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100th Air Refuelling Wing
 
KC-135R Stratotanker - 63-7979/D - 351 Air Refueling Squadron - United States Air Forces in Europe   KC-135R Stratotanker - 58-0034/D - 351 Air Refueling Squadron - United States Air Forces in Europe   KC-135R Stratotanker - 58-0100/D - 351 Air Refueling Squadron - United States Air Forces in Europe   KC-135R Stratotanker - 57-1493/D - 351 Air Refueling Squadron - United States Air Forces in Europe
 

Flying with the 'Bloody Hundredth'

Report and Photographs by Ashley Wallace

On the 28th February 2013 Touchdown Aviation were given the great privilege to join the crew onboard "QUID 42" for an air-to-air refuelling sortie over the East coast of the UK. The KC-135 Stratotanker is a real workhorse of the US Air Force and is no stranger in the skies above Europe. RAF Mildenhall, Suffolk based in the UK is home to the 100th Air Refuelling Wing / 351st Air Refuelling Squadron - with it being the only Air refuelling unit permanently based in Europe the squadron plays a huge part in supporting all USAFE and NATO assets aswell as supporting all allies in Africa and Asia.

With the motto "Peace Through Strength" the 100th ARW is currently composed of 15 KC-135Rs and provides a critical air refueling bridge which allows the Expeditionary Air Force to deploy at anytime. During WWII its predecessor unit, the 100th Bombardment Group was an Eighth Air Force flying the B-17 Flying Fortress. During this time the group suffered a significant amount of losses in combat - it was then when the unit inherited the nickname the "Bloody Hundredth". The 100th is the one and only wing in the US Air Force inventory to be allowed to display the (Square D) tail markings of its WWII predessor after the wing earnt its honors.

The 100th have supported many conflicts over the years with one of the most recent being the Libyan Civil War under the Operation "Odyssey Dawn" and "Unified Protector". During March and April 2011, the 100th flew daily missions from Mildenhall down over Libya to support coalition forces in support of the No-Fly Zone over the country. On the 26th January 2013 the airmen and aircraft of the 100th were called upon and deployed to a location in the Southwest Europe in support of international military operations in Mali and began flying as the 351st Expeditionary Air Refuelling Squadron. The "Bloody Hundredth" were to conduct air refuelling missions in support of the French forces taking part in operations in Mali, a country in the North-West of Africa. In less than two months, the 351st EARS has completed 100 sorties supporting the French - the sorties include more than 1,000 receiver contacts and more than 4.5 million pounds of fuel being transferred. Without the US Air Force providing air refuelling support, the French Air Force would lose about 50% of their daily fighter sorties - without tanker support from any nation, no fighters could perform their mission because their airfields are too far from the Joint Operations Area.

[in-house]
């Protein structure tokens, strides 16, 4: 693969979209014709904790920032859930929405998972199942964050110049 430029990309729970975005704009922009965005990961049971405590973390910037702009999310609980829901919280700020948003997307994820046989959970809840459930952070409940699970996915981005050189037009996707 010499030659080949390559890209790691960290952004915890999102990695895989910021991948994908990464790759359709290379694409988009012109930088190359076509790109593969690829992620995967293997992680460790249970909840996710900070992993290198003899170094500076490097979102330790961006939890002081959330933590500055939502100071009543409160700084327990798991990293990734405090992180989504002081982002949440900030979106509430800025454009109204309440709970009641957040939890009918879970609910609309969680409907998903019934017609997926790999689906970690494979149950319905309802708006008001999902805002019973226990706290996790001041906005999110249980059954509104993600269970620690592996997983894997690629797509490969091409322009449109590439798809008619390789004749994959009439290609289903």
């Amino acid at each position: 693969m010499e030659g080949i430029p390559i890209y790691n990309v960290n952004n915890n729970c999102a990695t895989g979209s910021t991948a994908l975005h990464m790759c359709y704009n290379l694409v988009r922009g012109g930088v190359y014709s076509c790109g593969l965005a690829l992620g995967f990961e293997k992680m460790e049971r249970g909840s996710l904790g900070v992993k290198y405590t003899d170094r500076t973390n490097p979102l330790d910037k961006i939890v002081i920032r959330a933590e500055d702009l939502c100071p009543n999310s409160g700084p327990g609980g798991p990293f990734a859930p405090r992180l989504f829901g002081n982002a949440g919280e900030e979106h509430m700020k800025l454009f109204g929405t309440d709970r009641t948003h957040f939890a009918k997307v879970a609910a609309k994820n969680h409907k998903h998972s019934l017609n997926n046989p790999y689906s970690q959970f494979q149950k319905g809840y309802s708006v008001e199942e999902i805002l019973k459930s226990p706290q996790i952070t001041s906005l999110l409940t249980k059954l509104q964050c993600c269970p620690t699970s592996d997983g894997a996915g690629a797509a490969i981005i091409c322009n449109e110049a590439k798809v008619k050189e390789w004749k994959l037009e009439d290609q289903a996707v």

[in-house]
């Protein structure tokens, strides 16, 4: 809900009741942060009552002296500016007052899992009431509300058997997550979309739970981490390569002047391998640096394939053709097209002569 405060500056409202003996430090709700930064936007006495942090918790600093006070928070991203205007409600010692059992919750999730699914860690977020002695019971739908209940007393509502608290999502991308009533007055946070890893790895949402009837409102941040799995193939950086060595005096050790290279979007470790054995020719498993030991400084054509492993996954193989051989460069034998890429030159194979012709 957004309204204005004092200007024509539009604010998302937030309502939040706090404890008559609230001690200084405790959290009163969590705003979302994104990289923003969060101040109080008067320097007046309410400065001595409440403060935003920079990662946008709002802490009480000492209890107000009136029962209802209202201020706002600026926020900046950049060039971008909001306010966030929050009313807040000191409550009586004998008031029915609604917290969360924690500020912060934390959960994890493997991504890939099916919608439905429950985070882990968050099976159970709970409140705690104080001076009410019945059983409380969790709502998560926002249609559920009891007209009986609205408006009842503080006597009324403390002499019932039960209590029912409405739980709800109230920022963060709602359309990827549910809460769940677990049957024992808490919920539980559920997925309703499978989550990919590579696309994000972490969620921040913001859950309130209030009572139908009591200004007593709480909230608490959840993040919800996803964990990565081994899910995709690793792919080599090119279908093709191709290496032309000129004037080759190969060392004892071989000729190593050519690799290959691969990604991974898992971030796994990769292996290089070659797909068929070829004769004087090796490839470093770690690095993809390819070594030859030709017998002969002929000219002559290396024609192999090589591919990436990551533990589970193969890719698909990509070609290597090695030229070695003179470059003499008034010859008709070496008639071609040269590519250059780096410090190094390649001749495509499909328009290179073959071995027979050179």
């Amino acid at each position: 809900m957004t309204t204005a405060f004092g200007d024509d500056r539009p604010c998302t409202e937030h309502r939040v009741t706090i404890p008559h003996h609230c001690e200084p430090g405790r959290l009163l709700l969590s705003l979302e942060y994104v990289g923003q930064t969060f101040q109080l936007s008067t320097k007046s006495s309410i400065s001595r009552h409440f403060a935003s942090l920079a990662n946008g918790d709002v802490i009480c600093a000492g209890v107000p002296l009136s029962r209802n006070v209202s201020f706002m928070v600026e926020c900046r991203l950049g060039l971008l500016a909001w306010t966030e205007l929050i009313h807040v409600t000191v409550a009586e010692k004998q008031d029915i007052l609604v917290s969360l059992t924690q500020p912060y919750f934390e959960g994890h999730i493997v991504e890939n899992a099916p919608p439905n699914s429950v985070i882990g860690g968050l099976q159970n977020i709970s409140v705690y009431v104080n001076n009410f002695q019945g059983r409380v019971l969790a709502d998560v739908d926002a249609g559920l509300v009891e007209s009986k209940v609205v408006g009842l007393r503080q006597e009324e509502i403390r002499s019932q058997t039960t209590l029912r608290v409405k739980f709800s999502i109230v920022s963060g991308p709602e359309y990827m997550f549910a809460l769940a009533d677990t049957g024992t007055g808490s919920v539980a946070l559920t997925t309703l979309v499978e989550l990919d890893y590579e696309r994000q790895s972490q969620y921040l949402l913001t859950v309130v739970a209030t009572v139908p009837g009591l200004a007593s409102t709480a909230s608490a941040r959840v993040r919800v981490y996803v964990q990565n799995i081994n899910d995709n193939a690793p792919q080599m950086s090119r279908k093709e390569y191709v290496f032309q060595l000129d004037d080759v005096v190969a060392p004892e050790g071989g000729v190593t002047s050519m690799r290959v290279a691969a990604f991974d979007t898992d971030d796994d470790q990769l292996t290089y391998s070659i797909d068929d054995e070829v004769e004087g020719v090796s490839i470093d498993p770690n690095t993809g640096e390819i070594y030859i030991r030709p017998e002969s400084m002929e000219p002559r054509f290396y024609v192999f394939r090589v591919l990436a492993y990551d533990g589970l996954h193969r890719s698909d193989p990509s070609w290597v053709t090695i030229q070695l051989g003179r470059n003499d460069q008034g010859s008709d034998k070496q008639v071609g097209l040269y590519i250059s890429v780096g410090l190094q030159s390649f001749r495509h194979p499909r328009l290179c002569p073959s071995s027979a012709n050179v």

F-15D Eagle - 86-0182/LN - 493 Fighter Squadron - United States Air Forces in Europe
 
F-15C Eagle - 84-0015/LN - 493 Fighter Squadron - United States Air Forces in Europe
 
F-15E Strike Eagle - 01-2000/LN - 494 Fighter Squadron - United States Air Forces in Europe

Air to Air Refuelling Flight with "QUID 42"

Upon arrival at the 100th Operations building you are greeted with "N.K.A.W.T.G" written on the wall which translates to 'Nobody Kicks Ass Without Tanker Gas'. The first and most important stage before any flight is the pre-flight briefing. During this briefing the flight crew that usually consists of a Pilot, Co-Pilot and the boom operator run through all the information regarding their flight including takeoff, weather, receivers, the rendezvous point, pattern work upon return to Mildenhall and any last minute changes to the flight.

Once all points in the briefing have been covered the crew then head out to their awaiting aircraft on the flight line. The pilot then conducts a exterior pre-flight walk around of the aircraft while the co-pilot runs through his checklist making sure that the aircraft is satisfactory. The boom operator then pre-flights the boom pod making sure everything is as it should be and if need be he will make sure the boom window is clear of any hydraulic fluid which has a tendency to drip and run down the glass causing the vision of the boomer to be impaired. Next he will make sure all cargo is on loaded, is safely strapped down and secured inside the aircraft - then make sure all doors and hatches are firmly closed.

Once airborne from RAF Mildenhall "QUID 42" - KC-135R 58-0034, the newest resident of the 100th ARW although one of the oldest C-135 airframes in the USAF inventory, climbed out over Bury St Edmunds before making a right turn back over the airfield and climbed to FL160 and headed to ARA8 (Air Refuelling Area 8) what is known as a race track above the Wash on the East Coast of England, this is where we stayed on station for 2 hours and waited for our receivers.